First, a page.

Everyone in our book group enjoyed this powerful two-hander play which keeps up the suspense right the way through. A working-class mother helps a teenage boy come to terms with his guilt in way reminiscent of psychodrama. In the tour de force at the end, describing horrific violence, one can almost taste and smell the scene. Two people’s lives are ruined by opprobrium but the chrysalis to butterfly and wings is a powerful image of potential new life after tragedy.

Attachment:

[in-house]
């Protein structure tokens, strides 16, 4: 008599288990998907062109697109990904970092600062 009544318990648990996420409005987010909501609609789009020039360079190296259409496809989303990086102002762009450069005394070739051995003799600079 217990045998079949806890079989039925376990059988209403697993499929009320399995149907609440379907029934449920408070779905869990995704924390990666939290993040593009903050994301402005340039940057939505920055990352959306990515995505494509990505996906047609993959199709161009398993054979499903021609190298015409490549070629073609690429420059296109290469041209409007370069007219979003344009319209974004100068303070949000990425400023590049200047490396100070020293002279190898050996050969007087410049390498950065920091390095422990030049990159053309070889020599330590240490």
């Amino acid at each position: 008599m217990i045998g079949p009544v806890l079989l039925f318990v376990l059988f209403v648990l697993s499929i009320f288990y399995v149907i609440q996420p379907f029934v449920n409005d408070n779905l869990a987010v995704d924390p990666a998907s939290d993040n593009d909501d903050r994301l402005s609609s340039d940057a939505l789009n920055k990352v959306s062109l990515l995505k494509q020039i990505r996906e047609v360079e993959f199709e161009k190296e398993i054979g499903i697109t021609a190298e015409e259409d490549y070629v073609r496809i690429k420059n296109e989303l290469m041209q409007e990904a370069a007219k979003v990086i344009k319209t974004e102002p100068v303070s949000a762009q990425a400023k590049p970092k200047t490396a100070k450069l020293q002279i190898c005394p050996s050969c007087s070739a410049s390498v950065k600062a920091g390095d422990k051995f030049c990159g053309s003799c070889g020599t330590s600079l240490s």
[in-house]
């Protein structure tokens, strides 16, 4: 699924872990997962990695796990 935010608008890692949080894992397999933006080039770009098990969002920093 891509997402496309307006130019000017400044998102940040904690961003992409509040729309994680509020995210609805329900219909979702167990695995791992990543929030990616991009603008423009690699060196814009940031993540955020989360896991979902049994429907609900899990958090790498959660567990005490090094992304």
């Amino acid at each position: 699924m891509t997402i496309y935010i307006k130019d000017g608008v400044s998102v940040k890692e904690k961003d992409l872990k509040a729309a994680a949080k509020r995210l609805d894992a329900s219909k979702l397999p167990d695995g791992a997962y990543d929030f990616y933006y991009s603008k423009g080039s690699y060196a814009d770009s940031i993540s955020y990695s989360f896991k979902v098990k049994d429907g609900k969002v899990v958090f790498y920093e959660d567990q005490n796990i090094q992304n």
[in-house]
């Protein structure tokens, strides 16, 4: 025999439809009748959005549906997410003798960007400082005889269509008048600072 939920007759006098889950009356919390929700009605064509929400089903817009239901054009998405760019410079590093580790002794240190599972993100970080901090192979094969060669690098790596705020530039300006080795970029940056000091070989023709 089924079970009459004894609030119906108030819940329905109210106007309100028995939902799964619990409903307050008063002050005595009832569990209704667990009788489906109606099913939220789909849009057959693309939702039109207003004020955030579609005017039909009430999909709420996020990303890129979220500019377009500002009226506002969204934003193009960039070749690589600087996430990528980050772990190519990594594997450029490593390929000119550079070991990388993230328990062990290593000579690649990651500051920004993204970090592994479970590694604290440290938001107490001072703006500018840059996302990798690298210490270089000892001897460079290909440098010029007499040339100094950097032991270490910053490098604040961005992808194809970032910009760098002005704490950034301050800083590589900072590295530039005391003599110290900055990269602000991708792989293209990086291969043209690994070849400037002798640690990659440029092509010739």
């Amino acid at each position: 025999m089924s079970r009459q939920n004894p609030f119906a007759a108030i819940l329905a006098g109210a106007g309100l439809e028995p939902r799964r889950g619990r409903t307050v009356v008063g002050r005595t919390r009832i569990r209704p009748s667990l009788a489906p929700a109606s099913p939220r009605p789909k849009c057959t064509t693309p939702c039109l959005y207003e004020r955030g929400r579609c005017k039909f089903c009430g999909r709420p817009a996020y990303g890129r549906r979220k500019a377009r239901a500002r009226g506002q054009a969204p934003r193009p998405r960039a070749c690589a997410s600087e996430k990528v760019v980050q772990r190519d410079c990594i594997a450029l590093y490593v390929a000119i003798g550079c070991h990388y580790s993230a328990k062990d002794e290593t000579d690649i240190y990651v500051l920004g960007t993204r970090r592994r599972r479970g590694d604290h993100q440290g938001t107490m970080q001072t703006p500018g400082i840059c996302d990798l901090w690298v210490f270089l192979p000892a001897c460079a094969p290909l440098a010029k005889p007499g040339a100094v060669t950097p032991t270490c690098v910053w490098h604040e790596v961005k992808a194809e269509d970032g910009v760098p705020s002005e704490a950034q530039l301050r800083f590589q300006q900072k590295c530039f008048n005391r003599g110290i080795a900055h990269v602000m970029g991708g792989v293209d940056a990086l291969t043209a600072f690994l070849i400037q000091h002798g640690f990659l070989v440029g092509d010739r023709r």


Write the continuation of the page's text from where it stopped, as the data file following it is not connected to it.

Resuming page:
I completely understand the fear that led the mother to hide all evidence of her son’s lifestyle by taking some of his stuff to distant litter bins to avoid her neighbour’s discovering it. I wonder, though, whether most people would you have let a complete, unkempt stranger into their house. I was amused by the doctor telling her to smoke when pregnant to keep her calm: a sign of how things have changed. (Though some in our group wondered if prejudice was so rampant at this time.)